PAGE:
Correspondence of the Star
Steamboat Lady of the Lake
July 14, 1846
We are on the broad, deep waters of Lake Ontario, on board of that fine water craft and beautiful specimen of architecture, the Lady of the Lake, Captain Taylor. Our party took passage on board of this boat at Oswego, about 10 o'clock in the morning- and on getting outside of the pier, we found the white caps covering the water as far as the eye could see, and our little bark, which seems to "walk the water like a thing of life, " is tossed about to and fro like a feather in the wind. To me, the rolling of a vessel on a rough sea is delightful, if I can enjoy it beyond the reach or sight of those who are made sick by it.
The village of Oswego which we reached by packet from Syracuse at 5 o'clock this morning, is located on the banks bordering and sloping towards the river and lake; and the numerous mills which first meet the eye on nearing the place by canal, gives it the appearance if a greater population than it really possesses. The village viewed at a short distance from it, looks like a large city, and shows to good advantage. It is a place of a good deal of commercial importance, and business of this kind is rapidly increasing. The commerce of Lake Ontario has more than doubled within the last eight years, and must continue to increase from year to year. There are some ten or a dozen large flouring mills in Oswego, which turn out some four thousand barrels of flour every twenty four hours. The water power afford not only the most abundant supply, but is cheaply applied to machinery. The mills are so situated that grain can be taken from vessels into the mills by machinery, and the flour returned to the boat by the same manner. The view from on board of the steamboat on leaving Oswego is exceedingly fine in a pleasant day, and when a strong breeze it is grand. We remained in sight of it for two hours after the boat shot out from the pier, and the place grew less and less as our boat paddled along so majestically up the lake, dashing the white spray several feet on each side of her bow as she ploughed through the deep and troubled waters of the lake, until the fort was scarcely discernible with the naked eye, and the light-house looked like a small pyramid showing where the remains of some loved one reposed in the sleep of death. A view in the northerly direction disclosed the whitened and well filled sails of a brig under full headway, bearing into port-and a grand sight it was. A little farther, in a westerly direction, the sky and water came together to the eye. Nothing but the brig under sail and the white-capped waves could be seen on three sides of us; on the other the shore gently sloped towards the lake, and our beautiful and well furnished and conducted boat glided along from five to eight miles from it.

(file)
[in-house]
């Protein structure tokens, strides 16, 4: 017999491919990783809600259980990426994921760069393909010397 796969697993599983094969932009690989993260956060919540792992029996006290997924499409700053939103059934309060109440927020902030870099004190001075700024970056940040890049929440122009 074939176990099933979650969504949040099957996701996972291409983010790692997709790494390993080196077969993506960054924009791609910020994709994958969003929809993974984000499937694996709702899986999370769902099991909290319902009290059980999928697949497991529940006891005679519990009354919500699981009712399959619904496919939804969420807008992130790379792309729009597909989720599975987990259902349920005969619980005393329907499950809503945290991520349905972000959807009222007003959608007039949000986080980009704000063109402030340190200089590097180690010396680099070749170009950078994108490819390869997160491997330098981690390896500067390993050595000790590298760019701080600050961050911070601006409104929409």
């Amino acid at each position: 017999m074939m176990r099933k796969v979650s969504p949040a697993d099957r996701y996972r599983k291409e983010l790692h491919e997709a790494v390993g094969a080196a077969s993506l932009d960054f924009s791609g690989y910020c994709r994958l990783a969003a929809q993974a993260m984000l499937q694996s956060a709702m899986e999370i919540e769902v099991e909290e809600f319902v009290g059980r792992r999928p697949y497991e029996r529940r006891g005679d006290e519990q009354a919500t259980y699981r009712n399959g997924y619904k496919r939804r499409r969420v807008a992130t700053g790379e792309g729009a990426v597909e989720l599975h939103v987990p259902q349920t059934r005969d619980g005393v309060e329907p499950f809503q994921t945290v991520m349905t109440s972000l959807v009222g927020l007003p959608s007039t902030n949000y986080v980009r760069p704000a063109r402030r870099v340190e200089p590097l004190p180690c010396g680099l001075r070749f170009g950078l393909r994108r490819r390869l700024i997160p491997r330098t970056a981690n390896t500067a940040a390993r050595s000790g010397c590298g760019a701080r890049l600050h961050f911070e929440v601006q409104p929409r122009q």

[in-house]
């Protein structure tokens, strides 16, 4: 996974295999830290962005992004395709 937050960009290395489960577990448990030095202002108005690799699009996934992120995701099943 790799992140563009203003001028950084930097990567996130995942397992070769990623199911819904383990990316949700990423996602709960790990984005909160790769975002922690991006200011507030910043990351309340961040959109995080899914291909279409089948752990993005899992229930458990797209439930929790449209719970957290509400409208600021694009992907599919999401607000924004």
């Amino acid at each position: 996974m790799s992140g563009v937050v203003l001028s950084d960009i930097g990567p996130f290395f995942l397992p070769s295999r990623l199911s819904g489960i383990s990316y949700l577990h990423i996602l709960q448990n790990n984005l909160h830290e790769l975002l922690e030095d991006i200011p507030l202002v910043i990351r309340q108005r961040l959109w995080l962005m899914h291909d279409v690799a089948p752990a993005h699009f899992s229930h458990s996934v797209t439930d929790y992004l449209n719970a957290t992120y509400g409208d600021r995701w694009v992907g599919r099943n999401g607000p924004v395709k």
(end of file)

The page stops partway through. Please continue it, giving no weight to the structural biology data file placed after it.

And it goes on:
Those who take the lake route to the Falls, can depend upon the best of treatment and bountiful fare on the Lady. Captain Taylor and his gentlemanly and obliging assistant or clerk, Mr. Hoag, will always make those who travel with them comfortable and at home.
The boats on Lake Ontario are of the first class, well finished and furnished, and their tables are most bountifully supplied with all that the appetite could wish. They are well supplied with a large number of convenient state rooms, in which families or individuals can enjoy the same comforts which they find in their own lodgings rooms at home.
We reached the mouth of the Genesee river a little before 4 p.m. went up to the landing, took a carriage, and went to the city of Rochester, passing over the new McAdamized road on the west bank of the river, in full view of the Falls, and many mills and factories located on that stream. The scenery is wild and romantic, and will pay any one well going up the lake for the trip to the city and back.
On board the Lady, our state room was directly opposite a new married couple who were on their wedding tour. The fair bride played the guitar and sang most sweetly. There is no place where music seems so appropriate as upon the water. It seems to be the very thing to accompany the dashing and roar of the turbulent waters, lashed into fury by a strong wind. Her soft sweet voice drew most of the passengers around her to listen to the fine music with which she caused an hour to fly swiftly away.